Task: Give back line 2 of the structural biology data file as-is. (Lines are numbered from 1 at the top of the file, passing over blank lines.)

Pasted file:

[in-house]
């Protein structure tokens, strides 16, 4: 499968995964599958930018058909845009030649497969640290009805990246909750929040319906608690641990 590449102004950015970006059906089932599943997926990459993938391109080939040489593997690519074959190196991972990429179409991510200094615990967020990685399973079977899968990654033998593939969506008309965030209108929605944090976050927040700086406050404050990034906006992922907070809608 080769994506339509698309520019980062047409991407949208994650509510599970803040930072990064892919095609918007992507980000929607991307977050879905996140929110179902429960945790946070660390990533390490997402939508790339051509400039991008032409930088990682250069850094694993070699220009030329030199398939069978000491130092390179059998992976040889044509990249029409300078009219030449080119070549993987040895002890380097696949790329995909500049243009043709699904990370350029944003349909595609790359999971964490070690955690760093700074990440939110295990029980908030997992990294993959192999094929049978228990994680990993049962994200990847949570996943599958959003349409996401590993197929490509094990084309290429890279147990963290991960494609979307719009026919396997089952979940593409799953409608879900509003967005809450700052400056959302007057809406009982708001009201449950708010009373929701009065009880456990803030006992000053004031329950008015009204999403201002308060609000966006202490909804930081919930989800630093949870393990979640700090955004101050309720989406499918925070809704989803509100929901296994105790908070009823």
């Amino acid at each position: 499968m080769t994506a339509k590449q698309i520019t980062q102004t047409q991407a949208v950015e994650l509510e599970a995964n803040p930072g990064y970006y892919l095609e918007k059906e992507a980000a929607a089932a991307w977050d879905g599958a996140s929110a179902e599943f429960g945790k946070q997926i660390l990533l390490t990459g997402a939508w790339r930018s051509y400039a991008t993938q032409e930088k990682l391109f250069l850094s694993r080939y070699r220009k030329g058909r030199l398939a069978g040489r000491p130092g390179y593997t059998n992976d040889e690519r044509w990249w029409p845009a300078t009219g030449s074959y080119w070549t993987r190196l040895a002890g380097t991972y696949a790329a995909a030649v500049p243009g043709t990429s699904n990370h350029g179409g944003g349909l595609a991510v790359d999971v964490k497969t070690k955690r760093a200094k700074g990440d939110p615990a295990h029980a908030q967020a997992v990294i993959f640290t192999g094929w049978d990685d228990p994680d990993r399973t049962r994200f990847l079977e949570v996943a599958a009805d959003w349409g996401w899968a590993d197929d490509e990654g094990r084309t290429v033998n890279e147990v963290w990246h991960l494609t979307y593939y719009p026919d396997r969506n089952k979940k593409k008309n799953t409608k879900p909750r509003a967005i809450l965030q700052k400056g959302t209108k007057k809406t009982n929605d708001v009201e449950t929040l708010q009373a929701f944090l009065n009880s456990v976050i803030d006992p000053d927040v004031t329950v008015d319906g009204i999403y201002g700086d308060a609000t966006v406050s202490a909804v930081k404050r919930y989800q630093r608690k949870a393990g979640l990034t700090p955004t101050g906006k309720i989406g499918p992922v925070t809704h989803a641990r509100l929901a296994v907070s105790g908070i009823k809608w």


């Protein structure tokens, strides 16, 4: 499968995964599958930018058909845009030649497969640290009805990246909750929040319906608690641990 590449102004950015970006059906089932599943997926990459993938391109080939040489593997690519074959190196991972990429179409991510200094615990967020990685399973079977899968990654033998593939969506008309965030209108929605944090976050927040700086406050404050990034906006992922907070809608 080769994506339509698309520019980062047409991407949208994650509510599970803040930072990064892919095609918007992507980000929607991307977050879905996140929110179902429960945790946070660390990533390490997402939508790339051509400039991008032409930088990682250069850094694993070699220009030329030199398939069978000491130092390179059998992976040889044509990249029409300078009219030449080119070549993987040895002890380097696949790329995909500049243009043709699904990370350029944003349909595609790359999971964490070690955690760093700074990440939110295990029980908030997992990294993959192999094929049978228990994680990993049962994200990847949570996943599958959003349409996401590993197929490509094990084309290429890279147990963290991960494609979307719009026919396997089952979940593409799953409608879900509003967005809450700052400056959302007057809406009982708001009201449950708010009373929701009065009880456990803030006992000053004031329950008015009204999403201002308060609000966006202490909804930081919930989800630093949870393990979640700090955004101050309720989406499918925070809704989803509100929901296994105790908070009823």